The Global Burden of the COVID-19 Pandemic: Comparing Benefit-Cost Analysis and Social Welfare Analysis

Thu. 20 June 2024 1:00 pm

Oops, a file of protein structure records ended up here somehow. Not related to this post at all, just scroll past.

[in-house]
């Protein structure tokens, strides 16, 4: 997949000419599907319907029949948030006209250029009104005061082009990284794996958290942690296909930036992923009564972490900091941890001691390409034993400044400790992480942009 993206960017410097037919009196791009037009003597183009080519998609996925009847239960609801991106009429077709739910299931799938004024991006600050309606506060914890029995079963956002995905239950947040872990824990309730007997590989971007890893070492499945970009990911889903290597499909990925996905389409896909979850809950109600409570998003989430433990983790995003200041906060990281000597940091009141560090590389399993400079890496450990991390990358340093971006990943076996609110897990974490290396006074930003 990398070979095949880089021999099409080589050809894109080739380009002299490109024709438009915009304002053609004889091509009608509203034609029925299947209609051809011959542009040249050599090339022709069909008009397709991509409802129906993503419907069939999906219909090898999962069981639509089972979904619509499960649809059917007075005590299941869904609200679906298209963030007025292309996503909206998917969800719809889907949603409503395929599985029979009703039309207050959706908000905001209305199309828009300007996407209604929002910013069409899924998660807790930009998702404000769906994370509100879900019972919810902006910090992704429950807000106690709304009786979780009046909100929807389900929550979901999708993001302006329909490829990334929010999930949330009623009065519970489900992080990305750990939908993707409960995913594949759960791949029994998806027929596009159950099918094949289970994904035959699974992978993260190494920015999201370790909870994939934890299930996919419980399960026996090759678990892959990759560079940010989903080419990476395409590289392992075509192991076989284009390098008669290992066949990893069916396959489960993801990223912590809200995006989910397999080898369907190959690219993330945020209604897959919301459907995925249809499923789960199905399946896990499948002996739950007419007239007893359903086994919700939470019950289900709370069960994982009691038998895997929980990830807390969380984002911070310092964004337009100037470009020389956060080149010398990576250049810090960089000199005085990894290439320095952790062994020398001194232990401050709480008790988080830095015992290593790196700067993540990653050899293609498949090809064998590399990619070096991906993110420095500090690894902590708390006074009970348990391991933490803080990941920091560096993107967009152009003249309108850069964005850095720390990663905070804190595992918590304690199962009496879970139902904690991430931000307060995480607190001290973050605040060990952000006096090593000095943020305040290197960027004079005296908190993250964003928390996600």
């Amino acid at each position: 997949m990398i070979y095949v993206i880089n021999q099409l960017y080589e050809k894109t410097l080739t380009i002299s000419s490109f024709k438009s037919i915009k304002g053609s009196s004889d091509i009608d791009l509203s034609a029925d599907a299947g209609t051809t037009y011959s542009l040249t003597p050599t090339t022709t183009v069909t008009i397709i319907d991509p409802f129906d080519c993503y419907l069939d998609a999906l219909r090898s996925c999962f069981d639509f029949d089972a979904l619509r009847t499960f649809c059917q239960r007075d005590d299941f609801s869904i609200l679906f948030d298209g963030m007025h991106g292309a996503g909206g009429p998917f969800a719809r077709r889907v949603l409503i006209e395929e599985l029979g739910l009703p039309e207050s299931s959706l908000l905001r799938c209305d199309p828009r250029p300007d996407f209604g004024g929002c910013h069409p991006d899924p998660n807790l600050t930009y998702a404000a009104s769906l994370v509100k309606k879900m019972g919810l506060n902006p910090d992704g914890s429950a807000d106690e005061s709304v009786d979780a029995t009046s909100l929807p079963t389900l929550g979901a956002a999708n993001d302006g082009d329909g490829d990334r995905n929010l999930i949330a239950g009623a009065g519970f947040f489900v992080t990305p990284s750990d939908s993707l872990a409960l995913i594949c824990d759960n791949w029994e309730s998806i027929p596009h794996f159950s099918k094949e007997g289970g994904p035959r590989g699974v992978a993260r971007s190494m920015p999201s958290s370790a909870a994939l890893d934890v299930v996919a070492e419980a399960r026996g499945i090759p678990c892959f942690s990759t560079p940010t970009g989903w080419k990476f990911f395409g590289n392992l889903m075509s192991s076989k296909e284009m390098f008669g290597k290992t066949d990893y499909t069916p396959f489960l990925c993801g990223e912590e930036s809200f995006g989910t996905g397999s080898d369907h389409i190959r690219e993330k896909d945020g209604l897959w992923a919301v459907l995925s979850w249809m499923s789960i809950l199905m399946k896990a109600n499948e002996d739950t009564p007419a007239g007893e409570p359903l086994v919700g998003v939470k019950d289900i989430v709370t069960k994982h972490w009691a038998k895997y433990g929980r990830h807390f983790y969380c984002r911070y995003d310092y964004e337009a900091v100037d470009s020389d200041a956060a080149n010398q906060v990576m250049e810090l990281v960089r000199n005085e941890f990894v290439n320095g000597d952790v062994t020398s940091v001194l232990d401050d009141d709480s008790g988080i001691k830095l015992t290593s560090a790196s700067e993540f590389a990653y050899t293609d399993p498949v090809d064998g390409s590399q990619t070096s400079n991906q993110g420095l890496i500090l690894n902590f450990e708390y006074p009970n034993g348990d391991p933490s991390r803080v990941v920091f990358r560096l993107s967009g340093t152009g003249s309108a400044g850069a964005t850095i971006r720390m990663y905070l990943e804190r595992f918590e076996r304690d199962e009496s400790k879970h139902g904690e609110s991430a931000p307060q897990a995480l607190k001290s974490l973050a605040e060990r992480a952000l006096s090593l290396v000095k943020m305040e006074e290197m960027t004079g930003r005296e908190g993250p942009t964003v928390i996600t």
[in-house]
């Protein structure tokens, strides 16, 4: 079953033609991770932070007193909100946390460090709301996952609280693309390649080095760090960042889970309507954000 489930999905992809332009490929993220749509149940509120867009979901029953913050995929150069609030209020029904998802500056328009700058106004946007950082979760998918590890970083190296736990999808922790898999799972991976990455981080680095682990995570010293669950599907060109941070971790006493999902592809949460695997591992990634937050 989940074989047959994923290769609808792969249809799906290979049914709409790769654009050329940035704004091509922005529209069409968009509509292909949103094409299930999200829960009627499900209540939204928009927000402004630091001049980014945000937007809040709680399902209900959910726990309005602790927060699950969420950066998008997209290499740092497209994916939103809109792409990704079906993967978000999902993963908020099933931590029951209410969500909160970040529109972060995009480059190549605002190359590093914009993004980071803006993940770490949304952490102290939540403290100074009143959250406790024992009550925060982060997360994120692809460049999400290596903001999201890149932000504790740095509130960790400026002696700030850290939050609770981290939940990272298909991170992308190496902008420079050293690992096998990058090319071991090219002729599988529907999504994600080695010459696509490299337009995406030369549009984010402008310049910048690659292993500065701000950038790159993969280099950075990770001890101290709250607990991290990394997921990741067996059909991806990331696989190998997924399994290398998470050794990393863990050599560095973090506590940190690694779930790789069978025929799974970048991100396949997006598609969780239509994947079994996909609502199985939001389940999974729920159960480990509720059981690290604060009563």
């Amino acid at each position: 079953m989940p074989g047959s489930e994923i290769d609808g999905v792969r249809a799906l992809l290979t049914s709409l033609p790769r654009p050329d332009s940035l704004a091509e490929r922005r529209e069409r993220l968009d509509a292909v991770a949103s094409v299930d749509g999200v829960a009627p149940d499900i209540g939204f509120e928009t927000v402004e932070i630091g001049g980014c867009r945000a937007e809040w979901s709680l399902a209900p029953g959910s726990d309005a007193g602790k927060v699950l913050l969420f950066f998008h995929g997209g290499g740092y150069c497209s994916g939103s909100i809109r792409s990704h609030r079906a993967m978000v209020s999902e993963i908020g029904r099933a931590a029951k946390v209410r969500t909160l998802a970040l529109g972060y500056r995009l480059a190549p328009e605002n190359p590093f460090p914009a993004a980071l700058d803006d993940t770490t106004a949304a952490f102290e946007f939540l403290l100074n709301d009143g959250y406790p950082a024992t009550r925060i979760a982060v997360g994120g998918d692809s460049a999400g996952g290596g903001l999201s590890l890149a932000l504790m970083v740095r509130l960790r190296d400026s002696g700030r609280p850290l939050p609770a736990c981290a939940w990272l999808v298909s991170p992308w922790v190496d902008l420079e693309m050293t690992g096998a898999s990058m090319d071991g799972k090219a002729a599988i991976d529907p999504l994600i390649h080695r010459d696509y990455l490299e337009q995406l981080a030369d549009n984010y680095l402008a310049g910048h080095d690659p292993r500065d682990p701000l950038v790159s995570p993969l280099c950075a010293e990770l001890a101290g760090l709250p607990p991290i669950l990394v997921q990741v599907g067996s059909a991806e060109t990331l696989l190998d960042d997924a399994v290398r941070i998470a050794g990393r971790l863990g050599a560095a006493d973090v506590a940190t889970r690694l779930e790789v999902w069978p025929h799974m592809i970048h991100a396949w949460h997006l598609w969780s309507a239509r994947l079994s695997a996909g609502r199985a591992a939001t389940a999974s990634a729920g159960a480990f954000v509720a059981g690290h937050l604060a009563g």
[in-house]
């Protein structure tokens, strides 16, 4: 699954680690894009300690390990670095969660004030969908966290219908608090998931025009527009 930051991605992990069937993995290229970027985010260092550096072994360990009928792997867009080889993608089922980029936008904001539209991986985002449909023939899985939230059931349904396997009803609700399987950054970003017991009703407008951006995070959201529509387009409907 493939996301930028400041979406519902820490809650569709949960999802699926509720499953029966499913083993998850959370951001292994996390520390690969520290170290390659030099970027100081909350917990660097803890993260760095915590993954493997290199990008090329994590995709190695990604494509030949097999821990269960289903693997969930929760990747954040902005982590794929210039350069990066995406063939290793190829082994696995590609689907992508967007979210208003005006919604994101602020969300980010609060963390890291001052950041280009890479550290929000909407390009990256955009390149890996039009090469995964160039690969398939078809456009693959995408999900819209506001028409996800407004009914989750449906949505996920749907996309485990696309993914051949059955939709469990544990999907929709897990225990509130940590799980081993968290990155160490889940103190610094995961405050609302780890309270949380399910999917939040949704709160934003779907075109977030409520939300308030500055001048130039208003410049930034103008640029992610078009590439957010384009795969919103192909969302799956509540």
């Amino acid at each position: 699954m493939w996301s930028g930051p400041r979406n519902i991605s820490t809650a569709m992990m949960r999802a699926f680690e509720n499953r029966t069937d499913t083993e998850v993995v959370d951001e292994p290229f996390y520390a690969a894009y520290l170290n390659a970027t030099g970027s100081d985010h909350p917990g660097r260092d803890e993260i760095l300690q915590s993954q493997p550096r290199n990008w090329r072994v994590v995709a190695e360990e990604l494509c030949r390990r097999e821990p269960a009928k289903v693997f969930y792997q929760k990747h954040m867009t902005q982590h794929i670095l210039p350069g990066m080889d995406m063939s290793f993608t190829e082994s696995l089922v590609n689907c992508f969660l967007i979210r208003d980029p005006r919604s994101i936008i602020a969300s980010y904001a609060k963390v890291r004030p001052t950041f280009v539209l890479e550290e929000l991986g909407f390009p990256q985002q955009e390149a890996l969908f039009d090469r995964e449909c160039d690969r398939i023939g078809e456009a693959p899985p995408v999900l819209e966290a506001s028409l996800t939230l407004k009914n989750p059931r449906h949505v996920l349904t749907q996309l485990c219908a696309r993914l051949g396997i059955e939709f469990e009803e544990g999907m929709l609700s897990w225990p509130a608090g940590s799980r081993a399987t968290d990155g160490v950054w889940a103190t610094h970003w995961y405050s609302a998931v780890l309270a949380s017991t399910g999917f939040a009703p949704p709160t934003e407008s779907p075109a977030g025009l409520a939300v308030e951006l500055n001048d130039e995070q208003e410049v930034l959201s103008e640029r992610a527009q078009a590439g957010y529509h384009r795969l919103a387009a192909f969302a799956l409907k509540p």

The paper discusses the difference between benefit-cost analysis and social welfare analysis in the evaluation of pandemic preparedness policies. Two social welfare approaches are considered: utilitarianism and prioritarianism. Benefit-cost analysis sums the individuals’ monetary equivalents of the pandemic impacts. Social welfare analysis aggregates individuals’ wellbeing impacts. The aggregation rule identifies the normative judgments about what is fair. The paper shows that the two methods yield very different estimates of the value of avoiding a future pandemic similar to the COVID-19 one. Compared to BCA, considerations about the distribution of the costs of the hypothetical intervention play a major role in the estimate of both utilitarian and prioritarian pandemic burdens: The more progressive the distribution of the costs is, the larger the benefits of preventing the pandemic. In contrast, the BCA pandemic burden is indifferent to the distribution of the intervention costs. In addition, BCA tends to underestimate the burden suffered by low-income countries compared to social welfare analysis.